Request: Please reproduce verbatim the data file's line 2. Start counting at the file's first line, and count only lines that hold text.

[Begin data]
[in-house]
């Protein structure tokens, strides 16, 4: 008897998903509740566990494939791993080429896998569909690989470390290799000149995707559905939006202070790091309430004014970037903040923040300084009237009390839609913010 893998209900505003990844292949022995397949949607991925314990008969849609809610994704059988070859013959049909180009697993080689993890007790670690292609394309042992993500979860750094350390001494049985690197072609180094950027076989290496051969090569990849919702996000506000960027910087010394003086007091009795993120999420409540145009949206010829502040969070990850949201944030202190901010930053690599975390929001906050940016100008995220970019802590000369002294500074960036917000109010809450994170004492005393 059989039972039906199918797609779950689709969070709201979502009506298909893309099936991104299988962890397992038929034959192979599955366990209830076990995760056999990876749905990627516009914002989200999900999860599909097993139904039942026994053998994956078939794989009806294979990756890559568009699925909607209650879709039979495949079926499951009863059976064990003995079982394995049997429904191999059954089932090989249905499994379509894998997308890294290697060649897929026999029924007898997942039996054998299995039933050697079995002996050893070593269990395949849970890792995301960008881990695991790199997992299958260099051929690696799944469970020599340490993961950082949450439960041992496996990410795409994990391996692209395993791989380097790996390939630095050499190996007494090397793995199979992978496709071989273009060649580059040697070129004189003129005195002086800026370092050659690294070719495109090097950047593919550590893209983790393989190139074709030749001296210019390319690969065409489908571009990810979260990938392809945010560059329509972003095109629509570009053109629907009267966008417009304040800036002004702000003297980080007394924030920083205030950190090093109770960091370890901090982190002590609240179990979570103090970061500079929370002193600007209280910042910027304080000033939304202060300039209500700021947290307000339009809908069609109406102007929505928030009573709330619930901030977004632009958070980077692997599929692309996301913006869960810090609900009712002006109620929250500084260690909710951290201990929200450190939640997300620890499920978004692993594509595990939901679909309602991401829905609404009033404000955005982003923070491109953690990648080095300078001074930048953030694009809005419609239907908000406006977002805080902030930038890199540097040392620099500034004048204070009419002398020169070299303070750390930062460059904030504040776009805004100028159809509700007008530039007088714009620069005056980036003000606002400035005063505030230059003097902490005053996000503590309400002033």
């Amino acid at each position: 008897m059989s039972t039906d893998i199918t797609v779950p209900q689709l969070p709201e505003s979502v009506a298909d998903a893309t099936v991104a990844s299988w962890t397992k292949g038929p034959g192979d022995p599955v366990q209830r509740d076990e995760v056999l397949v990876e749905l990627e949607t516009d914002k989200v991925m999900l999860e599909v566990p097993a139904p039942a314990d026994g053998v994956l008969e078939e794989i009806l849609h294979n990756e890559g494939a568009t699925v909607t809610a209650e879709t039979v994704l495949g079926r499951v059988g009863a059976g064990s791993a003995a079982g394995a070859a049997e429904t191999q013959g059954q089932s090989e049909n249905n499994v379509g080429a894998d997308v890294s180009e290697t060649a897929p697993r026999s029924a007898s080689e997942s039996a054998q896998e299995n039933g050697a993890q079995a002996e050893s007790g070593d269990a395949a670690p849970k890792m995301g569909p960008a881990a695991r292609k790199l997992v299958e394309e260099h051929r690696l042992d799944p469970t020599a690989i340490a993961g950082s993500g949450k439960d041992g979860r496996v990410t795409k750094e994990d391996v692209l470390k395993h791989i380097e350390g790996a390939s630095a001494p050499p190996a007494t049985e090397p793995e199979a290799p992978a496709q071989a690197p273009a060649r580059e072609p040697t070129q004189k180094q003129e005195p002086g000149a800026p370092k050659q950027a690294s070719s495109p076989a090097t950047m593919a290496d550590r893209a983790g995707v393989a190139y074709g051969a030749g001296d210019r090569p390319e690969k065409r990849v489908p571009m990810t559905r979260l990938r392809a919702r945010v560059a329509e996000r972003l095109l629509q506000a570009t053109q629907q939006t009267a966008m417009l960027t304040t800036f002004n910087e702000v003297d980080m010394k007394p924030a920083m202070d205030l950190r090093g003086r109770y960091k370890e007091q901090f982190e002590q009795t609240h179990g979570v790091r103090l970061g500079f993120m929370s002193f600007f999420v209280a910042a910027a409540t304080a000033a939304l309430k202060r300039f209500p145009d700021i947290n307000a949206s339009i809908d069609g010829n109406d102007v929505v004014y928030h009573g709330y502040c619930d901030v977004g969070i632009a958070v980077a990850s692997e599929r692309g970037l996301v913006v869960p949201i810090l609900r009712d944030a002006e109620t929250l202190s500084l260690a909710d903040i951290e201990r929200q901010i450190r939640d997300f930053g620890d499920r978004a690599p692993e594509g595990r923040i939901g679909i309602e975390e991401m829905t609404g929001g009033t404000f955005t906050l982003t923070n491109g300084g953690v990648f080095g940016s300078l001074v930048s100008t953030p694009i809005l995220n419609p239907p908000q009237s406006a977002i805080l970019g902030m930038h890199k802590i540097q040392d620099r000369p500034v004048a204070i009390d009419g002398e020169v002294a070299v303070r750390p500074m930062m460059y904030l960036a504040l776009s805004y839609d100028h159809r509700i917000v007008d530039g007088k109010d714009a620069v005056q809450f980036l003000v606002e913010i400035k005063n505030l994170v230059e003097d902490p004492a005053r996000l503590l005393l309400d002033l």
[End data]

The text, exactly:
């Protein structure tokens, strides 16, 4: 008897998903509740566990494939791993080429896998569909690989470390290799000149995707559905939006202070790091309430004014970037903040923040300084009237009390839609913010 893998209900505003990844292949022995397949949607991925314990008969849609809610994704059988070859013959049909180009697993080689993890007790670690292609394309042992993500979860750094350390001494049985690197072609180094950027076989290496051969090569990849919702996000506000960027910087010394003086007091009795993120999420409540145009949206010829502040969070990850949201944030202190901010930053690599975390929001906050940016100008995220970019802590000369002294500074960036917000109010809450994170004492005393 059989039972039906199918797609779950689709969070709201979502009506298909893309099936991104299988962890397992038929034959192979599955366990209830076990995760056999990876749905990627516009914002989200999900999860599909097993139904039942026994053998994956078939794989009806294979990756890559568009699925909607209650879709039979495949079926499951009863059976064990003995079982394995049997429904191999059954089932090989249905499994379509894998997308890294290697060649897929026999029924007898997942039996054998299995039933050697079995002996050893070593269990395949849970890792995301960008881990695991790199997992299958260099051929690696799944469970020599340490993961950082949450439960041992496996990410795409994990391996692209395993791989380097790996390939630095050499190996007494090397793995199979992978496709071989273009060649580059040697070129004189003129005195002086800026370092050659690294070719495109090097950047593919550590893209983790393989190139074709030749001296210019390319690969065409489908571009990810979260990938392809945010560059329509972003095109629509570009053109629907009267966008417009304040800036002004702000003297980080007394924030920083205030950190090093109770960091370890901090982190002590609240179990979570103090970061500079929370002193600007209280910042910027304080000033939304202060300039209500700021947290307000339009809908069609109406102007929505928030009573709330619930901030977004632009958070980077692997599929692309996301913006869960810090609900009712002006109620929250500084260690909710951290201990929200450190939640997300620890499920978004692993594509595990939901679909309602991401829905609404009033404000955005982003923070491109953690990648080095300078001074930048953030694009809005419609239907908000406006977002805080902030930038890199540097040392620099500034004048204070009419002398020169070299303070750390930062460059904030504040776009805004100028159809509700007008530039007088714009620069005056980036003000606002400035005063505030230059003097902490005053996000503590309400002033």